Breathe. Deeply. Often.

“May you live in interesting times” is an old (ironically) Chinese curse. We certainly are living in interesting times right now.

The difficulties and hardships of COVID-19 are obvious to all of us. We are experiencing everything from major inconvenience to downright tragedy and loss. Many are unable to work, which may be a nice respite for those who are financially secure, but a cause for serious concern for those living paycheck to paycheck or owning a business that has been temporarily shut down.

In the midst of all this, I notice some glimmers of sunshine. Even in our need to distance, we are all sharing a common experience. In the last few years, we’ve experienced such division and polarity. Now, we’re being reminded that we’re all in this together; we have more in common than we have differences. I notice a little more genuine eye contact, a little more kindness and sense of connection. Videos of people singing together on their separate balconies, expressing that we’re all in this together, are so beautiful. In some areas, wealthy people have created funds for less advantaged people who are out of work, the SBA is creating emergency loans for small businesses, the power company is saying they will not shut off power for lack of payment during this crisis, and we all got an extension on our taxes. We are trying to find ways to help each other. We are coming together in a time of crisis.

For myself, I’ve had to think about how I can continue to help people. Since it became clear we all needed to stay home if possible, I’ve been doing both individual and couple sessions by video. I’ve talked with colleagues who are experiencing the same challenges, and we’ve all been brainstorming and helping each other figure out both the technology and how to continue to do good work in this new medium. People need our support now more than ever. This situation is particularly hard on those who are struggling with anxiety, depression, or relationship problems. I’ve had several couples express how grateful they are that they started working on their relationship before this hit, as they are much stronger together to weather this storm.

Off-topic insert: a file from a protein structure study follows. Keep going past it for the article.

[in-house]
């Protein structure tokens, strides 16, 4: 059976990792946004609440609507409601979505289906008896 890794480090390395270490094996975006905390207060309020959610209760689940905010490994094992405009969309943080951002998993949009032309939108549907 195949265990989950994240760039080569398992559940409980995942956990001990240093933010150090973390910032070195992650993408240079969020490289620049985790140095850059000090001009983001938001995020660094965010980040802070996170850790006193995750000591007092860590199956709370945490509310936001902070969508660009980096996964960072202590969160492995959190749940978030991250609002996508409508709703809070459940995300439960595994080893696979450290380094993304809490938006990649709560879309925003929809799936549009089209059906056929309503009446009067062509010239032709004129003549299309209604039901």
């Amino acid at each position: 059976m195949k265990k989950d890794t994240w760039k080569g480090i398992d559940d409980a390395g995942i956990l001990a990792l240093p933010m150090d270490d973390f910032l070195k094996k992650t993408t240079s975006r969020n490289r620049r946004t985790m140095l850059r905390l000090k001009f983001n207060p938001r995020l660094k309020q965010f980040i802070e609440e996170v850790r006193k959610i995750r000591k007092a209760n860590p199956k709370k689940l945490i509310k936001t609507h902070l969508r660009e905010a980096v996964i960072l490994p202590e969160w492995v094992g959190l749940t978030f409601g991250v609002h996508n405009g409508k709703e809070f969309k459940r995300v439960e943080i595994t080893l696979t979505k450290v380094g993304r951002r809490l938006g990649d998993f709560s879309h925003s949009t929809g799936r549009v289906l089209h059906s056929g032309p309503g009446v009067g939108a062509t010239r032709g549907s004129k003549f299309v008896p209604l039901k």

We are all learning ways to adapt. We’re learning to do more business online or by phone. On a recent trip to Grass Roots, I noticed how busy they were. People are coming in asking about how to better take care of their health and their immune system. More people are thinking about how to eat better and take good care of their health, which is a great silver lining to this experience. Eating healthy, learning stress reduction techniques, meditating, focusing on gratitude, deep breathing, connecting with our loved ones; all of these things will help us pull through this, and hopefully come out stronger and better.

Social connection is so important, and we are finding ways to stay connected. It’s really more “physical distancing” than “social distancing”. For example, my book club couldn’t meet at someone’s house, as we normally do, so we all met on Zoom and had just as much fun. We’re fortunate here in Tahoe that we can still get out and hike, snowshoe, cross country ski, ride, etc. and maintain a safe distance while still together.

Some things to help us stay sane during this time include exercise, meditation, laughter (whether in your book club or by watching funny videos), learning something new, or tackling a project that’s been on your “to do” list forever. Also, seek ways to help others, whether by a heartfelt smile, a grocery drop off, or buying gift cards for businesses struggling to stay afloat. All of these things increase the “feel good” hormones and decrease cortisol, the stress hormone. For couples, put some music on and dance, do a project together, keep talking, and also give each other space and time alone as needed and as possible. And professional help is still available if you need it.

Dr. Catherine Aisner is a Psychologist in South Lake Tahoe, helping individuals and  couples improve the quality of their lives. She is a Certified Emotionally Focused  Couples Therapist. She can be reached at 530-416-6696 or at www.TahoeMarriage

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